Tuesday, April 22, 2014

Try Walking In These Shoes

Sean Grant

February 17, 2014

Blog 3 (Rodriguez)

Try Walking In These Shoes

                This piece “Aria” by Richard Rodriguez was the one that I could really connect to because of my service learning project and how the classroom is bilingual.  Richard Rodriguez argues that students miss a lot of information by not being taught in their family’s first language.  I can see this even nowadays in my service learning class, like that of “Ricardo” in “Aria” I can see this whole piece playing out in my service learning project.  For one HUGE difference; my teacher DOES take the time to tell the students the instructions in both English AND Spanish.  So when I read this piece I can see how my students feel, when they always hear English, but then go home to a Spanish speaking house.  Another key point that Richard points out is that the English teachers are trying to change his name to the way that they would say it in English and not the way his name is correctly said; for when the teachers call him he hears “Rich-heard” but in reality his name is Ricardo.  Also how happy Ricardo got when he answered the question correctly in English, felt a part of belonging and assurance.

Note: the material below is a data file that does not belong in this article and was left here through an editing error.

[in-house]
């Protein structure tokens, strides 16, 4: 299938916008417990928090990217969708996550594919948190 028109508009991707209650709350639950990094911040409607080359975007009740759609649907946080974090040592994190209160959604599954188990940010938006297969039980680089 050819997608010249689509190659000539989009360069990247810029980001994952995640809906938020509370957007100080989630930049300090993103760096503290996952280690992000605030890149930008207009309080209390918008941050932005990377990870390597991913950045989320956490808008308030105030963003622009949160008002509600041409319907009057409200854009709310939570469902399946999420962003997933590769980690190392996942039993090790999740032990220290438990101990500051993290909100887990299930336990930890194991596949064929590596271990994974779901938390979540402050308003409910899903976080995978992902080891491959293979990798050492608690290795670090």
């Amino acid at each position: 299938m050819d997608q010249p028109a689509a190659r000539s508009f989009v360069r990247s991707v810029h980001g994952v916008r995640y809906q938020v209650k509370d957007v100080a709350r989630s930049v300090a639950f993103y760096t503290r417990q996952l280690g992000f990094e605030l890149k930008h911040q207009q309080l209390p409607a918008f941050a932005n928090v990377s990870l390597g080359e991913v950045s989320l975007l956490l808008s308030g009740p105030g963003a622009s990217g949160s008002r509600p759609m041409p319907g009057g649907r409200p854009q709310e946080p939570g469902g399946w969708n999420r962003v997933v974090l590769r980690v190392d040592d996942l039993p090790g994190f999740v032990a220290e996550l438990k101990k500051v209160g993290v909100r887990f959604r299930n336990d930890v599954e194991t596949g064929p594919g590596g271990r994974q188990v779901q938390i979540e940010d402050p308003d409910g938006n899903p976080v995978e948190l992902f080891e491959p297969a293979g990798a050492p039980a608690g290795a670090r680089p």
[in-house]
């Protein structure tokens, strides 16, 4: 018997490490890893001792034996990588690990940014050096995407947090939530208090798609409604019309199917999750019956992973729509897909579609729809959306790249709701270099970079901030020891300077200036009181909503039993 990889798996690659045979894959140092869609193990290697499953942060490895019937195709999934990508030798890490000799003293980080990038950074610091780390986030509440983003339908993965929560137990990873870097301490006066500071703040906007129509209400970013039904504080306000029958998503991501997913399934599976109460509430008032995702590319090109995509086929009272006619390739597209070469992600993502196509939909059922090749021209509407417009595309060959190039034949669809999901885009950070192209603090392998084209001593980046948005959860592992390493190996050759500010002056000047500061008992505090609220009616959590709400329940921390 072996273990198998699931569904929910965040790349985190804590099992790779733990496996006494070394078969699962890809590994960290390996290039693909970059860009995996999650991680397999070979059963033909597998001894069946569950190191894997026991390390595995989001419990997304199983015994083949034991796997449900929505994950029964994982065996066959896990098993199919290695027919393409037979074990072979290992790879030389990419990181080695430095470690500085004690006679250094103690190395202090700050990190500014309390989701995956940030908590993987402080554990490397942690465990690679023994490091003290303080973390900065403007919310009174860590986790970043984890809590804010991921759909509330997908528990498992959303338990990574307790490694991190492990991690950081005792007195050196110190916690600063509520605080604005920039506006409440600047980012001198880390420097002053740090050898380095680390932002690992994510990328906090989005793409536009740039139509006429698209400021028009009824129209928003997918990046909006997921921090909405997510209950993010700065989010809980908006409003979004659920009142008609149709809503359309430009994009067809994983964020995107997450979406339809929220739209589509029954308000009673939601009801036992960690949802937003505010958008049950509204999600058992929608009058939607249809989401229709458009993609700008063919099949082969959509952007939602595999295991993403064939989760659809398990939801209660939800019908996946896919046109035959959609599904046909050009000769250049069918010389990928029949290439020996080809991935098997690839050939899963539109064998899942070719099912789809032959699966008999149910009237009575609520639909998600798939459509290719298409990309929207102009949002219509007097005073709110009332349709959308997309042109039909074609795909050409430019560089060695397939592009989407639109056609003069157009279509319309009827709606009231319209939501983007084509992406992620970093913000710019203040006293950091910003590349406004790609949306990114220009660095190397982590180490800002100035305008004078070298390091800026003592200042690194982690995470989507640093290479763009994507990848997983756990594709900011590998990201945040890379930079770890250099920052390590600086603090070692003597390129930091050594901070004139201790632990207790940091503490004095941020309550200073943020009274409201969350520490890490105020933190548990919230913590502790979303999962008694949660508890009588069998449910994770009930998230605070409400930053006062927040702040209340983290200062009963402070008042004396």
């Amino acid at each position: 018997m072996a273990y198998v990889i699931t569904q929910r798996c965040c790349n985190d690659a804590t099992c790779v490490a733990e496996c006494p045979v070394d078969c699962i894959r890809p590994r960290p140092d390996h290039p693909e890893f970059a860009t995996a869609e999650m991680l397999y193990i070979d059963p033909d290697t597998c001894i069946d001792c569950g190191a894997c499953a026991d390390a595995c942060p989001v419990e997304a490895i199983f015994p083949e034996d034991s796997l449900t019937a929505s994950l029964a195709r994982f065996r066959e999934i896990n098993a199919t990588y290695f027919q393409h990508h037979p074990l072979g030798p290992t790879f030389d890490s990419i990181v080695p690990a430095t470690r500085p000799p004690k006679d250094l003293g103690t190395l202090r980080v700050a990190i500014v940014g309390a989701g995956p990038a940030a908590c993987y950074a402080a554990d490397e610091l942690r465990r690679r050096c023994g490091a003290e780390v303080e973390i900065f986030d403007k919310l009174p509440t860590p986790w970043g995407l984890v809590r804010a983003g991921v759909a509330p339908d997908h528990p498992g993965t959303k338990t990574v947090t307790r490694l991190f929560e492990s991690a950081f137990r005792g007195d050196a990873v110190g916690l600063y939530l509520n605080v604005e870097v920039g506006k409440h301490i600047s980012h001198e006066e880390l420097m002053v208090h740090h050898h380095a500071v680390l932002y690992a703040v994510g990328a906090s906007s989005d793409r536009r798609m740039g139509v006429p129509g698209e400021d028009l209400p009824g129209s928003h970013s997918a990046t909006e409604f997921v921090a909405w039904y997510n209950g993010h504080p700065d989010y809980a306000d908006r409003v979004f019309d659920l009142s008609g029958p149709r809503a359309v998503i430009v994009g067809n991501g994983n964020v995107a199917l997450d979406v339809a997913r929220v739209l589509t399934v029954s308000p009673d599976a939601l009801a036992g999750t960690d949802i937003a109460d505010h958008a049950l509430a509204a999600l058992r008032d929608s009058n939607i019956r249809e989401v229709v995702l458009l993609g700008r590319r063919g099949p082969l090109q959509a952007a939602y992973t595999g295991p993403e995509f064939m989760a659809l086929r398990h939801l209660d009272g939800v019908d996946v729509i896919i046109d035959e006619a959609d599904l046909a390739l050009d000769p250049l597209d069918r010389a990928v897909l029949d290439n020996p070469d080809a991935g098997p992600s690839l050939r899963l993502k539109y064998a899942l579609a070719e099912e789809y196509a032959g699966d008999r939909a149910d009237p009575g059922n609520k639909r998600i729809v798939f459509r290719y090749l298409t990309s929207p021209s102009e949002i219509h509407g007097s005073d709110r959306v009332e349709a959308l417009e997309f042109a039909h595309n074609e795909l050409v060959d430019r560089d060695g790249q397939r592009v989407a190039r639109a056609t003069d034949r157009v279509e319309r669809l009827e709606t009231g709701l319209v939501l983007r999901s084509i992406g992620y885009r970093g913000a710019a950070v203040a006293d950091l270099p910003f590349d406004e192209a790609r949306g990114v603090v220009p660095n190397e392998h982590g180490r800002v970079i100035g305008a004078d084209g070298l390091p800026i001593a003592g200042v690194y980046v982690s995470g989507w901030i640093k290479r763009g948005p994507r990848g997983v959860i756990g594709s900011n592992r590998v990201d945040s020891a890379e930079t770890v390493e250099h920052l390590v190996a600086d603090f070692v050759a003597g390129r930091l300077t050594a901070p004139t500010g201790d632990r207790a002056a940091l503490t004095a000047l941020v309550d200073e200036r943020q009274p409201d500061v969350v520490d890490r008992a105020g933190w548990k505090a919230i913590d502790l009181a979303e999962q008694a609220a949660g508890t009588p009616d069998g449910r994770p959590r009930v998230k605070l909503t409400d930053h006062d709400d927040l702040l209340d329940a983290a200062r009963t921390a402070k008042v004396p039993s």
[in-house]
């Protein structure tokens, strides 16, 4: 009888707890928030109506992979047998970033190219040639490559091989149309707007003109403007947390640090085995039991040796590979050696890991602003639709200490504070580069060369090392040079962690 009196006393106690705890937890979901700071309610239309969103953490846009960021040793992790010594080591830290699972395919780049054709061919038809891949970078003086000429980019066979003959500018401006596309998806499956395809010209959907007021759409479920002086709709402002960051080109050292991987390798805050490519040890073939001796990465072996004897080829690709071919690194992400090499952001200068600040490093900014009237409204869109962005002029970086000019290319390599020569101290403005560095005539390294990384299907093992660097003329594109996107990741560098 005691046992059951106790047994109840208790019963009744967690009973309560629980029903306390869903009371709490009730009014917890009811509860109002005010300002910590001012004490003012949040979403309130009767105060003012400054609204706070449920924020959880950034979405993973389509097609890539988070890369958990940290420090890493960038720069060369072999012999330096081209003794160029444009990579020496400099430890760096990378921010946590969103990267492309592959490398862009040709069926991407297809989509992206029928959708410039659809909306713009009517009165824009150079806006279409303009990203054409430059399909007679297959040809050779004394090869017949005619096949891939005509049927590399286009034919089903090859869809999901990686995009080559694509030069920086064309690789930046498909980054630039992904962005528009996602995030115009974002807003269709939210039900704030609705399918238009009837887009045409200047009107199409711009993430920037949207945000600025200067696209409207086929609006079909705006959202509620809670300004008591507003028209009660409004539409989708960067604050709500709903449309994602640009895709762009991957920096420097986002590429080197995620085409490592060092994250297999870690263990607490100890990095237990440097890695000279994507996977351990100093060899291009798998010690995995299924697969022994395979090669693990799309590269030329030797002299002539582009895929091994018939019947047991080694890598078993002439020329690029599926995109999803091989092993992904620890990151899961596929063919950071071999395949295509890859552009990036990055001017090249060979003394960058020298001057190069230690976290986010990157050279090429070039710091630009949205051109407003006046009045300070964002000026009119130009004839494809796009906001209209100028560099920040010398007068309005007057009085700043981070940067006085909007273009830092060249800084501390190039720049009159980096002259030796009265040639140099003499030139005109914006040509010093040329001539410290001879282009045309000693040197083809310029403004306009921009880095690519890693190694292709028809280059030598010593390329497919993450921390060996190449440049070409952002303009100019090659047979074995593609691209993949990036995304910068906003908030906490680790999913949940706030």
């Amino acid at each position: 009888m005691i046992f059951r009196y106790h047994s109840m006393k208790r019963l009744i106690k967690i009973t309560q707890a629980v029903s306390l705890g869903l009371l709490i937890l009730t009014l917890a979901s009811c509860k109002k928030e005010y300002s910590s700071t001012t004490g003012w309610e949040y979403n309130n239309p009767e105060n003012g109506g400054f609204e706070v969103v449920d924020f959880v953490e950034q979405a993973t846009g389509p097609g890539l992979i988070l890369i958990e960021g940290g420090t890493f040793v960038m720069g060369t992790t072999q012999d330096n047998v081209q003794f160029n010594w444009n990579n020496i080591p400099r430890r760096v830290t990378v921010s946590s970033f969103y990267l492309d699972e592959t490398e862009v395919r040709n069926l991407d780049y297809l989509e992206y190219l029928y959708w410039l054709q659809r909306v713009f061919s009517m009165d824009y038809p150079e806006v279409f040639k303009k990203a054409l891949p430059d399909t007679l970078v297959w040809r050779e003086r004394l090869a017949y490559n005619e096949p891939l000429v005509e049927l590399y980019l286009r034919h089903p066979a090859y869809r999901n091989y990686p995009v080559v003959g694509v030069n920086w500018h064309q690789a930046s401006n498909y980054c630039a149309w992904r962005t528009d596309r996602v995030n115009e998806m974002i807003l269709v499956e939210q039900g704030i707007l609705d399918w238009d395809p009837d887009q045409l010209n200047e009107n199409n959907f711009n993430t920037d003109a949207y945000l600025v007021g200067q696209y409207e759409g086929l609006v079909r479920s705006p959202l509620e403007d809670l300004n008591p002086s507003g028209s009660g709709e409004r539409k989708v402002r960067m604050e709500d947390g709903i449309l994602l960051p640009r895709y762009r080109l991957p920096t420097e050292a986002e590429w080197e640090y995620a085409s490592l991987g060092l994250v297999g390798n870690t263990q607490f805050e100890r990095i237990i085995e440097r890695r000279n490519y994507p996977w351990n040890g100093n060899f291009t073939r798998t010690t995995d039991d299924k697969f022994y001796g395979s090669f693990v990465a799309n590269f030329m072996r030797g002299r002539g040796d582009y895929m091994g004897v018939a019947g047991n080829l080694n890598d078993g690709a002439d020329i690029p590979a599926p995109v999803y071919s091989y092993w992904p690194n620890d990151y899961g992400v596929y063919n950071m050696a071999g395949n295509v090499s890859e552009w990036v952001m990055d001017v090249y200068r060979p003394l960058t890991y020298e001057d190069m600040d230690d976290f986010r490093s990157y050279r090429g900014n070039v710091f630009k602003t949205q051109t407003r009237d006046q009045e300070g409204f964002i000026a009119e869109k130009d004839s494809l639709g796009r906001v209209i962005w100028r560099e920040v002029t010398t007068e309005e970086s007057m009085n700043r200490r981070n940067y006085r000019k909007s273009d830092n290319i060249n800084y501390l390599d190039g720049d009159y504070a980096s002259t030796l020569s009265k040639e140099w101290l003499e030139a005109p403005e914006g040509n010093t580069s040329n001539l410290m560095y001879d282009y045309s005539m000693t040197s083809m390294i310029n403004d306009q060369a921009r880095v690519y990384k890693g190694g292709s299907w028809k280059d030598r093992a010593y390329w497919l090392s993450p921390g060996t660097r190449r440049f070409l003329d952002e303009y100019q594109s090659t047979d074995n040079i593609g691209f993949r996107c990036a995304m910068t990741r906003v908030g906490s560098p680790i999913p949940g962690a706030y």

I see these main points throughout the day as I am in my service learning.  Though times have changed, these issues do still exist.  Because when my teacher sees a student not paying attention, it is mostly when he or she speaks Spanish, but my teacher is telling the instructions in English.  Like that of Ricardo, the students are just hearing noises rather than focusing on the English because they are timid and afraid I feel, the same way Ricardo first was, always being greeted in English, told what to do in English.  But when the teacher says the instructions in Spanish all the eyes are on her with heads nodding.  Whenever a student that is behind says a correct answer or adds in a comment about the subject, my teacher always points it out.  Saying “oh my god that is so smart” “great job” all positive reinforcement for the kids to bring up their ego and let them feel excited.  The look on the children’s faces when they get something correct is truly blessing, smiling from ear to ear, and she points it out so they do get that feeling of belonging to the classroom.

                This piece made me relate to not only in my service learning but when I visit my old roommate in Florida.  Like Richard says about students who speak Spanish and cannot understand English, I was put in the opposite of that.  I was in a Spanish speaking house, when I could count the amount of Spanish words I knew on one hand.  I felt like I didn’t belong when they spoke Spanish, but I was not going to make them change their household just for me, but they would also speak English and ask me things in English because they knew I did not understand very much Spanish at all. But one thing that stands out to me now, that I can imagine how students feel, was that my roommates uncle was always next to me telling me they were talking about me, saying things about me, he did it all in fun and I know they weren’t.  But without me knowing that he was kidding, makes me realize that’s how students feel, they can never tell if something is being said about them in good or bad ways.  I feel as though, and have felt as though this is one of the biggest problems we face in America; the languages.

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